Sustainability – November 2022
by Miles Watkins
Another year, another COP – number 27 in this case. What’s it all about and does it make any difference, really?
Way back in 1992 when I started my degree in environmental studies at the University of Hertfordshire (Hatfield Poly to its mates), it was the year of the very first Earth Summit. Rio 1992 as it became known. Much of its content was based on the report called ‘Our Common Future’ which was written some 5 years previously by Gro Harlem Brundtland for former prime minister of Norway. If you are a sustainability-ist, the Brundtland report was a seminal piece of work in many ways and in particular because it first defined sustainable development as ‘Development that meets the needs of the present without compromising the ability of future generations to meet their own needs’.
The report unsurprisingly pointed out that as a far as access to resources were concerned, the world was very far from fair and as the rich got richer, the consumption of stuff was rabid and the pollution that went along with it was very bad indeed. It also crucially recognised that sustainable development was not a single issue but a series of complex interlocking issues and very difficult to solve. Via the Rio Earth Summit, 178 nations adopted an Agenda 21 (a plan for a better 21st century) and so began a great global debate on who could do the least and get away with it.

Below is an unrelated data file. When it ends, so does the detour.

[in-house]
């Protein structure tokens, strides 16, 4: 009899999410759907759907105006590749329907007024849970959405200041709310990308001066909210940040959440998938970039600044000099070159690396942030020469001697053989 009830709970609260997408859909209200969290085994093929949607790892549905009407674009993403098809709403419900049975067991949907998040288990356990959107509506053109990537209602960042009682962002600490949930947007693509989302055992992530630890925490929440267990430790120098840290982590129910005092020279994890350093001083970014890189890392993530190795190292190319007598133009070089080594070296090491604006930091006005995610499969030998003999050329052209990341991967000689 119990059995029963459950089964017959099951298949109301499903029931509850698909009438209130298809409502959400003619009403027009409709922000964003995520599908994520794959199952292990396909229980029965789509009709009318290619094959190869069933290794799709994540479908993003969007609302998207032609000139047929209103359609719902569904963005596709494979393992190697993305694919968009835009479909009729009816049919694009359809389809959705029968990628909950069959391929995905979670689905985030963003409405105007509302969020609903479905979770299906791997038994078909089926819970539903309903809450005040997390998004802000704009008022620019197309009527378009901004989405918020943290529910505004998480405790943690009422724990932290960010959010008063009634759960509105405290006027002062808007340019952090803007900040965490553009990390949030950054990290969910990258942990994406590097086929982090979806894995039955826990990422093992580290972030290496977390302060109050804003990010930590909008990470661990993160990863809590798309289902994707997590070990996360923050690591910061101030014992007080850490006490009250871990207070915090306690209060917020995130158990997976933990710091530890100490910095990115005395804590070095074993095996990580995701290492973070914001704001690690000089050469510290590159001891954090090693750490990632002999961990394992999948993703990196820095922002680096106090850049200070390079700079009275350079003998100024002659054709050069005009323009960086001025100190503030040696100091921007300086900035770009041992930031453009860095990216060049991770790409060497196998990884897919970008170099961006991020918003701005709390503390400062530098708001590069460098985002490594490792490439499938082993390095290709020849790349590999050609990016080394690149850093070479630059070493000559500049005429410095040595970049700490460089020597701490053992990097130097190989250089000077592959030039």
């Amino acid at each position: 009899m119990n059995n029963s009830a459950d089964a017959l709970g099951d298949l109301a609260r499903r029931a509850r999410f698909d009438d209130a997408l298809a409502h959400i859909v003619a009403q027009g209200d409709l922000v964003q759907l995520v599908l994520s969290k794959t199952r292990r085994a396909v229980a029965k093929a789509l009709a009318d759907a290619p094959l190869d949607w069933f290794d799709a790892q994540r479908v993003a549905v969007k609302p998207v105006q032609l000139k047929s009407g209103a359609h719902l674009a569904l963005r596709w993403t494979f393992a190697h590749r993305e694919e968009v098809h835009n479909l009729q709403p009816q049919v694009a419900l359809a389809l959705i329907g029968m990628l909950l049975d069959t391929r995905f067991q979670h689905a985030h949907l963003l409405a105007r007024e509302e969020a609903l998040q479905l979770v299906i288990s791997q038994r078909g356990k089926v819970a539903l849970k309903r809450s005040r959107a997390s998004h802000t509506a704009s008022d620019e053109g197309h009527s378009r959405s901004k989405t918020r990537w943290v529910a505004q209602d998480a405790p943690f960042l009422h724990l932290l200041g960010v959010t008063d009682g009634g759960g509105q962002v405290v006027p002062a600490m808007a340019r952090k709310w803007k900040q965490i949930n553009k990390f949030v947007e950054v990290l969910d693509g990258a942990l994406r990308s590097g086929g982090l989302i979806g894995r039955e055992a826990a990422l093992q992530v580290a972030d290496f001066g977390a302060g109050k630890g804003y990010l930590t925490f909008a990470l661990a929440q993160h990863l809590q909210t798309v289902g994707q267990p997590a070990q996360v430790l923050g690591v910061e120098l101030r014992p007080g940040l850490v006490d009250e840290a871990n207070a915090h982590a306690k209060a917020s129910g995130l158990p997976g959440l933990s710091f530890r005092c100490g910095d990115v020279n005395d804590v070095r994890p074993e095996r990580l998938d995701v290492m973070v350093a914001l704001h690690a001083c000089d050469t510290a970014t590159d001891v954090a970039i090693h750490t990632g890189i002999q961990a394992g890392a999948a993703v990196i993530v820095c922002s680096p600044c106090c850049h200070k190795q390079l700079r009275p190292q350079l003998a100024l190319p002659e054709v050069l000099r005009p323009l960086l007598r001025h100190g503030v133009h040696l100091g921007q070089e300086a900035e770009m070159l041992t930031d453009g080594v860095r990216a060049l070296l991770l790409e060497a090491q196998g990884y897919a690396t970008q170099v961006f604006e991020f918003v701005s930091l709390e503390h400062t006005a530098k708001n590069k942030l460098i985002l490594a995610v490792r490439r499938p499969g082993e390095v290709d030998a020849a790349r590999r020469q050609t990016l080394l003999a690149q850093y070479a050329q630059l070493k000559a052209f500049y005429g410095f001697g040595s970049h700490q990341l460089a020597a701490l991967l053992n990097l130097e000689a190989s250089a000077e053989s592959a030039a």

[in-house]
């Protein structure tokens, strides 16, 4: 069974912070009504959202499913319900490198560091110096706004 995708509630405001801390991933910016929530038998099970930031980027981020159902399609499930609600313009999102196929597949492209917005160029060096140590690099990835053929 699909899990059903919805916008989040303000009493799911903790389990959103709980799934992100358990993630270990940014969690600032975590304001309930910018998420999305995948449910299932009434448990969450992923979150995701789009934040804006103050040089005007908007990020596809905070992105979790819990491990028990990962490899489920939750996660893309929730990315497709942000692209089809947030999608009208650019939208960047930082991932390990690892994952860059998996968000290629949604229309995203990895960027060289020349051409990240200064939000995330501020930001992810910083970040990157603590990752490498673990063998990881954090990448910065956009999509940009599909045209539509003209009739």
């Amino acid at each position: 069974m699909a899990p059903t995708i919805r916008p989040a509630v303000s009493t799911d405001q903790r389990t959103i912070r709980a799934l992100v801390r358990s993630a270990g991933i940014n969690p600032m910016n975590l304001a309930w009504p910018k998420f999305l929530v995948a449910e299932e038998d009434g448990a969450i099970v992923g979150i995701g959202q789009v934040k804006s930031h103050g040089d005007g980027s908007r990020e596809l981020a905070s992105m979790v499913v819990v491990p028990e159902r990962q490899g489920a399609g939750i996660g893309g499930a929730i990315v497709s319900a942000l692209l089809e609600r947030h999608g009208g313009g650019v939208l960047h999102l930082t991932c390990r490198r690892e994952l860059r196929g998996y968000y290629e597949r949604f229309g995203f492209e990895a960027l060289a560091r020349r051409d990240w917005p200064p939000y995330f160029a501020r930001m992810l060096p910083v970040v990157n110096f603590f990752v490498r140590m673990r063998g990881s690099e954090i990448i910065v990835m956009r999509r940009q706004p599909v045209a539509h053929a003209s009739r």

There has been a Rio +5, Rio +10, Rio +20 and 27 COPS and where has it left us? I can safely say as a professional in this space for all that time, I can’t really think of anything truly strident, however, as I have written before in this blog action is really beginning to hockey stick of late – and late it is. If we as humans put the effort in to resolving climate change as we have now 40 years ago, it’s safe to say we might be a bit further forward. Easy to say but when growth was seen as more-is-more, and more meant unbridled fossil energy consumption it was very hard to turn the literal oil tanker around. It took substantial risk re-profiling by financial institutions to recognise climate change as an existential threat to growth and global stability to bring carbon and other sustainability issues into business and state debates across the world.
So, what about COP27? The general principle being kept alive is the limitation of global warming 1.5oC over pre-industrialised levels. Within this, there remains ‘limits to growth’ discussions and we are back round the campfire trying not to over-commit our countries to economic Armageddon as we watch those with lightweight emission reduction commitments go sailing (motoring) past. Although there is no sign of phasing out fossil fuels, a ‘Breakthrough Agenda’ has been agreed by those making up 50% of global GDP. This is designed to enable rapid development of non-fossil energy technology making it more widespread and cheaper for all. Also, something unthinkable at the time of the Brundtland report has emerged – a Loss and Damage Fund. This is to help the disproportional effects of climate change on poorer nations through payments made by developed countries. It remains to be seen how the middle classes on their DFS sofas, eating a plastic box of Jamaican fruit and watching their 70-inch TVs react to this use of their nation’s cash.